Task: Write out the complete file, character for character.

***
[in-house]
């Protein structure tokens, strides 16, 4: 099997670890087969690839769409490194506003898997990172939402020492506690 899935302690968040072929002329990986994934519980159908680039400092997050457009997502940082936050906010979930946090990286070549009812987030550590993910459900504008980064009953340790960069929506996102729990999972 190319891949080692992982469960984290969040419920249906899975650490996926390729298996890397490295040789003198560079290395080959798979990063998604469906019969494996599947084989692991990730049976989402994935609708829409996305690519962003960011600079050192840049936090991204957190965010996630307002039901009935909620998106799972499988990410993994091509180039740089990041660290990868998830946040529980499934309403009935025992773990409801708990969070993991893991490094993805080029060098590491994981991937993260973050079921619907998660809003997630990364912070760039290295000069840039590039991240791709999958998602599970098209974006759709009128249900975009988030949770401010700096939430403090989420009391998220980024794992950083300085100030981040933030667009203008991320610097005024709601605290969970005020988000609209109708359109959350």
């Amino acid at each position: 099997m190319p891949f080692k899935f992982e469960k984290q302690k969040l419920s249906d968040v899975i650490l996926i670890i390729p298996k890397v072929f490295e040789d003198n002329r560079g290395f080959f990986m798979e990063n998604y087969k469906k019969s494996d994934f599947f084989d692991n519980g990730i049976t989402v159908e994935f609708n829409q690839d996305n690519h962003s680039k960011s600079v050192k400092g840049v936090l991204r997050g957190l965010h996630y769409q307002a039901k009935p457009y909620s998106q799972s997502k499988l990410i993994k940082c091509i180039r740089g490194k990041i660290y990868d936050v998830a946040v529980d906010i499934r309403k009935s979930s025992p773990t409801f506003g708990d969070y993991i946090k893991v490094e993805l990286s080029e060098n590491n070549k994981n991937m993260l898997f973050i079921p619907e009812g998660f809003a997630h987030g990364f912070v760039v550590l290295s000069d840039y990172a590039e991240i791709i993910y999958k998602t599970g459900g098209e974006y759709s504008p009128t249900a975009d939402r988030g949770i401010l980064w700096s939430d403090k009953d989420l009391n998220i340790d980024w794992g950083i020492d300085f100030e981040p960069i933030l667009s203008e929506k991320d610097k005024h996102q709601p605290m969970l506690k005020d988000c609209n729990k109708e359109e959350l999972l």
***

[in-house]
């Protein structure tokens, strides 16, 4: 099997670890087969690839769409490194506003898997990172939402020492506690 899935302690968040072929002329990986994934519980159908680039400092997050457009997502940082936050906010979930946090990286070549009812987030550590993910459900504008980064009953340790960069929506996102729990999972 190319891949080692992982469960984290969040419920249906899975650490996926390729298996890397490295040789003198560079290395080959798979990063998604469906019969494996599947084989692991990730049976989402994935609708829409996305690519962003960011600079050192840049936090991204957190965010996630307002039901009935909620998106799972499988990410993994091509180039740089990041660290990868998830946040529980499934309403009935025992773990409801708990969070993991893991490094993805080029060098590491994981991937993260973050079921619907998660809003997630990364912070760039290295000069840039590039991240791709999958998602599970098209974006759709009128249900975009988030949770401010700096939430403090989420009391998220980024794992950083300085100030981040933030667009203008991320610097005024709601605290969970005020988000609209109708359109959350």
């Amino acid at each position: 099997m190319p891949f080692k899935f992982e469960k984290q302690k969040l419920s249906d968040v899975i650490l996926i670890i390729p298996k890397v072929f490295e040789d003198n002329r560079g290395f080959f990986m798979e990063n998604y087969k469906k019969s494996d994934f599947f084989d692991n519980g990730i049976t989402v159908e994935f609708n829409q690839d996305n690519h962003s680039k960011s600079v050192k400092g840049v936090l991204r997050g957190l965010h996630y769409q307002a039901k009935p457009y909620s998106q799972s997502k499988l990410i993994k940082c091509i180039r740089g490194k990041i660290y990868d936050v998830a946040v529980d906010i499934r309403k009935s979930s025992p773990t409801f506003g708990d969070y993991i946090k893991v490094e993805l990286s080029e060098n590491n070549k994981n991937m993260l898997f973050i079921p619907e009812g998660f809003a997630h987030g990364f912070v760039v550590l290295s000069d840039y990172a590039e991240i791709i993910y999958k998602t599970g459900g098209e974006y759709s504008p009128t249900a975009d939402r988030g949770i401010l980064w700096s939430d403090k009953d989420l009391n998220i340790d980024w794992g950083i020492d300085f100030e981040p960069i933030l667009s203008e929506k991320d610097k005024h996102q709601p605290m969970l506690k005020d988000c609209n729990k109708e359109e959350l999972l």